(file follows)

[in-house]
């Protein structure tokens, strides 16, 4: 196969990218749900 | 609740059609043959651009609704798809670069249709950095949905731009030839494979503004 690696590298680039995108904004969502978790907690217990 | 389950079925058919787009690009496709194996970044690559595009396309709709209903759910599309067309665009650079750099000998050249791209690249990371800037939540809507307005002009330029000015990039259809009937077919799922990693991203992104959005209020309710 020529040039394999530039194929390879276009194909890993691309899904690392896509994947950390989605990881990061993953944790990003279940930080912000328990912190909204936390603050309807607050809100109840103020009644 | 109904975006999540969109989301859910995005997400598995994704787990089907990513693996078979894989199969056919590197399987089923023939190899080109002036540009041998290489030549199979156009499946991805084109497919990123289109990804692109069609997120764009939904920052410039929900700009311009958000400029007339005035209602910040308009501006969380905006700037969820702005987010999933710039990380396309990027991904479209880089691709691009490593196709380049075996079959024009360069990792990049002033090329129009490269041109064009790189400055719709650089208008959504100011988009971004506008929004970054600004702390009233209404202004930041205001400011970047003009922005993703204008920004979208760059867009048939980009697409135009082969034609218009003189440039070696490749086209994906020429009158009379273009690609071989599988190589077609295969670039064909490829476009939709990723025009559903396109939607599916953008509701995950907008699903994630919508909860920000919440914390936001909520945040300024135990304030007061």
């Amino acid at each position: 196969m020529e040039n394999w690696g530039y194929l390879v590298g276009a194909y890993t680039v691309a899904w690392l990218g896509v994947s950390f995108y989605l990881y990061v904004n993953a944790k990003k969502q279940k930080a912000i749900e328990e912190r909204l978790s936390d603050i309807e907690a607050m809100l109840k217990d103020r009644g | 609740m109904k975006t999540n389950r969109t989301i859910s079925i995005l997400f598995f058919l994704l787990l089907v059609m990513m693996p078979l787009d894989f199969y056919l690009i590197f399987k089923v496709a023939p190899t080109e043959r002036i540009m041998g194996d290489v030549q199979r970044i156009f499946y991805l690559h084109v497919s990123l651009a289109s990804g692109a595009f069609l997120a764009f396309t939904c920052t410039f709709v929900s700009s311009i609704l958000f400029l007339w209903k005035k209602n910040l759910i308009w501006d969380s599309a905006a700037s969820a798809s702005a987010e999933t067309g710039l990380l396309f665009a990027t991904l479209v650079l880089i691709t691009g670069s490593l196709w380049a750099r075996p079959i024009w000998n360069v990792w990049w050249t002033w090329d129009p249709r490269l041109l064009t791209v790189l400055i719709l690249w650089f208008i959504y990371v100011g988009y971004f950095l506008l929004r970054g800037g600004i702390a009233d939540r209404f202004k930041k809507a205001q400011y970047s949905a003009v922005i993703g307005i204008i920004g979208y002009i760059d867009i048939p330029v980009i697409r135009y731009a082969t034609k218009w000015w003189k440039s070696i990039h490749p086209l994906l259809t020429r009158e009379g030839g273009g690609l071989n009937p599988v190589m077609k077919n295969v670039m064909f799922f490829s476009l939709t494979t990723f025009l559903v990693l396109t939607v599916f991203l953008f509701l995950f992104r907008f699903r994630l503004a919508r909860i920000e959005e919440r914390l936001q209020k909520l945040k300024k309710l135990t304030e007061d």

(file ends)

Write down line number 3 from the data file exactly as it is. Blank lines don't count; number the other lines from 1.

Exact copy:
């Amino acid at each position: 196969m020529e040039n394999w690696g530039y194929l390879v590298g276009a194909y890993t680039v691309a899904w690392l990218g896509v994947s950390f995108y989605l990881y990061v904004n993953a944790k990003k969502q279940k930080a912000i749900e328990e912190r909204l978790s936390d603050i309807e907690a607050m809100l109840k217990d103020r009644g | 609740m109904k975006t999540n389950r969109t989301i859910s079925i995005l997400f598995f058919l994704l787990l089907v059609m990513m693996p078979l787009d894989f199969y056919l690009i590197f399987k089923v496709a023939p190899t080109e043959r002036i540009m041998g194996d290489v030549q199979r970044i156009f499946y991805l690559h084109v497919s990123l651009a289109s990804g692109a595009f069609l997120a764009f396309t939904c920052t410039f709709v929900s700009s311009i609704l958000f400029l007339w209903k005035k209602n910040l759910i308009w501006d969380s599309a905006a700037s969820a798809s702005a987010e999933t067309g710039l990380l396309f665009a990027t991904l479209v650079l880089i691709t691009g670069s490593l196709w380049a750099r075996p079959i024009w000998n360069v990792w990049w050249t002033w090329d129009p249709r490269l041109l064009t791209v790189l400055i719709l690249w650089f208008i959504y990371v100011g988009y971004f950095l506008l929004r970054g800037g600004i702390a009233d939540r209404f202004k930041k809507a205001q400011y970047s949905a003009v922005i993703g307005i204008i920004g979208y002009i760059d867009i048939p330029v980009i697409r135009y731009a082969t034609k218009w000015w003189k440039s070696i990039h490749p086209l994906l259809t020429r009158e009379g030839g273009g690609l071989n009937p599988v190589m077609k077919n295969v670039m064909f799922f490829s476009l939709t494979t990723f025009l559903v990693l396109t939607v599916f991203l953008f509701l995950f992104r907008f699903r994630l503004a919508r909860i920000e959005e919440r914390l936001q209020k909520l945040k300024k309710l135990t304030e007061d």